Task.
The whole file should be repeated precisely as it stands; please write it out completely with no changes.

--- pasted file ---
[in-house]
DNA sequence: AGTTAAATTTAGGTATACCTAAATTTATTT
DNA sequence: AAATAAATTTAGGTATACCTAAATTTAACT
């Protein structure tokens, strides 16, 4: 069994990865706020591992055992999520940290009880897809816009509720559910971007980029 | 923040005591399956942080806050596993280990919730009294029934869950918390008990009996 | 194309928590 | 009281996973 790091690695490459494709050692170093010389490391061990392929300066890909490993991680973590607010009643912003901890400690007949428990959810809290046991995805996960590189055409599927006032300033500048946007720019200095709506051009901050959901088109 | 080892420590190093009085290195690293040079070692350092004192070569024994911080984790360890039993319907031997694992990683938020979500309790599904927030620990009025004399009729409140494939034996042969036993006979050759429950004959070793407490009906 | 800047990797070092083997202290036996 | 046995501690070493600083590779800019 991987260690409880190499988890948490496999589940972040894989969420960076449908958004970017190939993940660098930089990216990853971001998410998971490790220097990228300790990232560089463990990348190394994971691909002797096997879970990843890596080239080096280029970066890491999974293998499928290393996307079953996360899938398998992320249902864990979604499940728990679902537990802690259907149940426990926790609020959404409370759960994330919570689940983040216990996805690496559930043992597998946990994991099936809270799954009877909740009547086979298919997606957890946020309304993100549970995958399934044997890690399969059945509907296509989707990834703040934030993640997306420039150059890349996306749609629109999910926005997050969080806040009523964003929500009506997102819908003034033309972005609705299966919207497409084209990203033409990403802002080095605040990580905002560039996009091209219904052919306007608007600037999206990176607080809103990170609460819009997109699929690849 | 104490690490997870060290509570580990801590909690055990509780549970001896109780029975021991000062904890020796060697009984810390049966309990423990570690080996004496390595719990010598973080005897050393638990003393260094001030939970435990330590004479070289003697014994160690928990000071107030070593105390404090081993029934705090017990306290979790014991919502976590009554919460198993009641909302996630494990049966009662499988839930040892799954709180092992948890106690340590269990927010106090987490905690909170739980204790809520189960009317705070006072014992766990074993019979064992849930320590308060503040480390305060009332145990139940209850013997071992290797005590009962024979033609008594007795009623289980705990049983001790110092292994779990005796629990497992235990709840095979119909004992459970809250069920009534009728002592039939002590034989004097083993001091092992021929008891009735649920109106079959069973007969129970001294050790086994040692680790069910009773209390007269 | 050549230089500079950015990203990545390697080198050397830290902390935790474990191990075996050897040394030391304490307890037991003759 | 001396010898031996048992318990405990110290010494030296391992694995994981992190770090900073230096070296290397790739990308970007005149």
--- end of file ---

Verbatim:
[in-house]
DNA sequence: AGTTAAATTTAGGTATACCTAAATTTATTT
DNA sequence: AAATAAATTTAGGTATACCTAAATTTAACT
């Protein structure tokens, strides 16, 4: 069994990865706020591992055992999520940290009880897809816009509720559910971007980029 | 923040005591399956942080806050596993280990919730009294029934869950918390008990009996 | 194309928590 | 009281996973 790091690695490459494709050692170093010389490391061990392929300066890909490993991680973590607010009643912003901890400690007949428990959810809290046991995805996960590189055409599927006032300033500048946007720019200095709506051009901050959901088109 | 080892420590190093009085290195690293040079070692350092004192070569024994911080984790360890039993319907031997694992990683938020979500309790599904927030620990009025004399009729409140494939034996042969036993006979050759429950004959070793407490009906 | 800047990797070092083997202290036996 | 046995501690070493600083590779800019 991987260690409880190499988890948490496999589940972040894989969420960076449908958004970017190939993940660098930089990216990853971001998410998971490790220097990228300790990232560089463990990348190394994971691909002797096997879970990843890596080239080096280029970066890491999974293998499928290393996307079953996360899938398998992320249902864990979604499940728990679902537990802690259907149940426990926790609020959404409370759960994330919570689940983040216990996805690496559930043992597998946990994991099936809270799954009877909740009547086979298919997606957890946020309304993100549970995958399934044997890690399969059945509907296509989707990834703040934030993640997306420039150059890349996306749609629109999910926005997050969080806040009523964003929500009506997102819908003034033309972005609705299966919207497409084209990203033409990403802002080095605040990580905002560039996009091209219904052919306007608007600037999206990176607080809103990170609460819009997109699929690849 | 104490690490997870060290509570580990801590909690055990509780549970001896109780029975021991000062904890020796060697009984810390049966309990423990570690080996004496390595719990010598973080005897050393638990003393260094001030939970435990330590004479070289003697014994160690928990000071107030070593105390404090081993029934705090017990306290979790014991919502976590009554919460198993009641909302996630494990049966009662499988839930040892799954709180092992948890106690340590269990927010106090987490905690909170739980204790809520189960009317705070006072014992766990074993019979064992849930320590308060503040480390305060009332145990139940209850013997071992290797005590009962024979033609008594007795009623289980705990049983001790110092292994779990005796629990497992235990709840095979119909004992459970809250069920009534009728002592039939002590034989004097083993001091092992021929008891009735649920109106079959069973007969129970001294050790086994040692680790069910009773209390007269 | 050549230089500079950015990203990545390697080198050397830290902390935790474990191990075996050897040394030391304490307890037991003759 | 001396010898031996048992318990405990110290010494030296391992694995994981992190770090900073230096070296290397790739990308970007005149």